Mike Matheny, when he was still the Cardinals' starting catcher, to his wife, on Molina in 2001[13]

In that extended spring training, longtime Cardinals instructor Dave Ricketts observed Molina from a golf cart during a game as he was still learning how to catch; he had been transitioning from third base. After allowing a passed ball through his legs with a runner on third base, Molina raced to the backstop to retrieve the ball. Still hoping to prevent the runner from scoring, he instead found Ricketts in the golf cart parked on top of home plate. Ricketts had a reputation for getting upset when Cardinals minor league catchers allowed balls to bounce between their legs; for this, he removed Molina from the game and drove him to the batting cage. There, Ricketts batted 150 to 200 ground balls, as Molina estimated, to improve the young catcher's ability to block pitches.[14]

Molina began his professional career with the Johnson City Cardinals of the Rookie-level Appalachian League in 2001, playing 44 total games and batting .259. He advanced one level in each of four seasons in the minor leagues. Even without highly developed offensive skills, Molina proved difficult to strike out. Mainly a singles hitter who favored hitting the ball the other way, he batted .278 with 14 home runs and 133 runs batted in (RBI) with 118 strikeouts in 1,044 at bats in four minor league seasons. In his first three seasons, he threw out 111 base runners attempting to steal while allowing 133 stolen bases, for a caught-stealing percentage of 45%.[10][15]

St. Louis Cardinals (2004–present)[edit]

2004–06[edit]

Molina's first chance in the Major Leagues arrived when incumbent Matheny went on the disabled list (DL) with a strained rib in the Cardinals' pennant-winning season of 2004. Molina made his Major League debut on June 3.[13] One of his first game-winning hits occurred on August 7. He stroked a broken-bat single to shallow center field in the bottom of the ninth inning against the New York Mets that center fielder Mike Cameron did not recognize had splintered, allowing Jim Edmonds to score.[16] Three weeks later (August 29), the Cardinals were victorious over the Pittsburgh Pirates 6–4 thanks in part to two separate plays in which Molina tagged out the runner at home plate, including a collision with Ty Wigginton.[17]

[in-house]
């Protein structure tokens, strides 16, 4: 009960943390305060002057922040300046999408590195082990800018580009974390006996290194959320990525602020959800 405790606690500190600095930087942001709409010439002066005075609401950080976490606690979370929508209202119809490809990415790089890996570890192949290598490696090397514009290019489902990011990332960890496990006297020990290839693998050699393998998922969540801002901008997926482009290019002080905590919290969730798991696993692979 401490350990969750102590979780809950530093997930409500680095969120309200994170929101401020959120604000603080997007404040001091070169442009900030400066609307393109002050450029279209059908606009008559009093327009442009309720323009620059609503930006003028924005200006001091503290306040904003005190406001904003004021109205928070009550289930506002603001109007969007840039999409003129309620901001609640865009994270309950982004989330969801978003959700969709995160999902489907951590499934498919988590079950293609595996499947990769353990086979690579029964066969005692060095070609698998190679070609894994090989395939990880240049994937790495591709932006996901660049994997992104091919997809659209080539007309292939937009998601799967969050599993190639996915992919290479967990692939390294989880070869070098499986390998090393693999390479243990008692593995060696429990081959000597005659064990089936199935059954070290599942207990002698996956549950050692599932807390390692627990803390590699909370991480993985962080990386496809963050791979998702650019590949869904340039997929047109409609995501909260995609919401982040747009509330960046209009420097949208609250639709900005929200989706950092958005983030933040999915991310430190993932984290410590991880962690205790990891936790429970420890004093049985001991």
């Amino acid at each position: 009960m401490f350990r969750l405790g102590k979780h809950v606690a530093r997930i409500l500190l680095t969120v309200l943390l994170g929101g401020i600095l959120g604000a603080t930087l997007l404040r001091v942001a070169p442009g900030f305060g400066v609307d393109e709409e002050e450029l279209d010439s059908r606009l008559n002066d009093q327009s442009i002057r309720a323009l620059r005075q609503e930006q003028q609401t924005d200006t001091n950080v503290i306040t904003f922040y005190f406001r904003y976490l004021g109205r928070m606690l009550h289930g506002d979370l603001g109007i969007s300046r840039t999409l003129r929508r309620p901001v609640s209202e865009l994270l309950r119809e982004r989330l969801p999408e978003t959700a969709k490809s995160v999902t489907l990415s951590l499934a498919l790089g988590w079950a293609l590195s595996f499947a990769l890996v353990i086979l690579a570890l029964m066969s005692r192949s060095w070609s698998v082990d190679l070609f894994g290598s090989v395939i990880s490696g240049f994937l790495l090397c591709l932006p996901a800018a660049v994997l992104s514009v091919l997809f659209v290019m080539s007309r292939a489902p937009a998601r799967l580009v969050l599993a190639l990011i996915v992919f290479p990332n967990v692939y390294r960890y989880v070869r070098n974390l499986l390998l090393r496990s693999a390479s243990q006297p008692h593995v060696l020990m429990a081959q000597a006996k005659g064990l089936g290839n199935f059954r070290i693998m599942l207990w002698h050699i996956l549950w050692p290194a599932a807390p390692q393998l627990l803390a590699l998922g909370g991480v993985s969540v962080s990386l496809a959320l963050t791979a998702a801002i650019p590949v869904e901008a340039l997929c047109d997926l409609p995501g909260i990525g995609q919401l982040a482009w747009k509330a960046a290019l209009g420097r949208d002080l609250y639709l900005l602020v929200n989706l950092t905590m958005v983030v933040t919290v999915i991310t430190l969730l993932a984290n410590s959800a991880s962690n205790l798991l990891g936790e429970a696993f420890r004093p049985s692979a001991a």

Molina appeared in 51 regular-season games and batted .267 with two home runs and 15 RBI in 151 plate appearances.[1] He made an immediate impact with his arm, throwing out more than 50% percent of would-be basestealers (nine of 17).[12] In the World Series against the Boston Red Sox, manager Tony La Russa elected to start Molina over Matheny in Game 4.[18] The Red Sox swept the Cardinals and claimed the title that game, their first in 86 years.[19] The following offseason, Matheny signed a three-year, $10.5-million contract with the San Francisco Giants, clearing the way for Molina to become the Cardinals' starting catcher.[20]

In 2005, Molina struggled with injuries and saw a drop off in the offensive performance in his rookie season. He doubled and scored on David Eckstein's go-ahead single on his way to three hits in a June 12 defeat of the New York Yankees, 5–3.[21] Molina returned from a 33-game absence on August 19 induced by a hairline fracture of his left fifth metacarpal bone from being hit by a pitch on July 7.[22] Starting pitcher Chris Carpenter, attempting to extend a winning streak to ten games on an August 20 game versus the San Francisco Giants, found himself in a 4–0 deficit in the ninth inning. Capped by Molina's three-run home run, the Cardinals rallied and won 5–4 in the ninth.[23] The next day, Molina's suicide squeeze bunt scored Mark Grudzielanek, tying the game and allowing the Cardinals to win 4–2.[24] Those were just two wins of 100 as St. Louis made their way to another division title following 105 wins the season before.[25][26]

In 114 games, Molina posted a .252 batting average with eight home runs and 49 RBI with just 30 strikeouts in 421 plate appearances. Defensively, he registered career-highs of nine pickoffs and a 64% caught-stealing percentage from throwing out 25 of 39 would-be basestealers.[1] According to Baseball-Reference.com, as of 2013, that percentage ranked as the 26th-highest all-time season-single caught stealing percentage. Further, it was the second-highest figure since 1957; only Mike LaValliere's 1993 figure of 72.7% was higher during that time period.[27]

Before the 2006 season commenced, Molina participated in the inaugural World Baseball Classic (WBC) for Puerto Rico. After returning to the Cardinals, he changed his jersey number from 41 to 4. However, the regular season presented some of his greatest offensive challenges as he struggled through a career-worst .216 batting average in 461 regular-season plate appearances. In fact, in a culmination of a three-year downward trend in his offense, Molina's on-base plus slugging percentages declined from .684 in 2004, .654 in 2005 and a career-worst .595 in 2006.[1] The low batting average was due in part to a deflated batting average on balls in play (BABIP) of .226 (normal is around .300), a career low.[a][28] In a May 27 game against the San Diego Padres at Petco Park in San Diego with the Cardinals holding a 4–3 lead in the bottom of the ninth, Molina picked Brian Giles off first to end the game,[29] the first pickoff to end a major league game in nearly four years.[30] The Cardinals faced the Padres again in the National League Division Series (NLDS) playoff game in the playoffs, he again picked a Padre off at first, this time Mike Piazza, while bailing pitcher Jeff Suppan out of a jam.[29] For the season, he caught 41% of all base-stealing attempts and picked off seven runners.[12]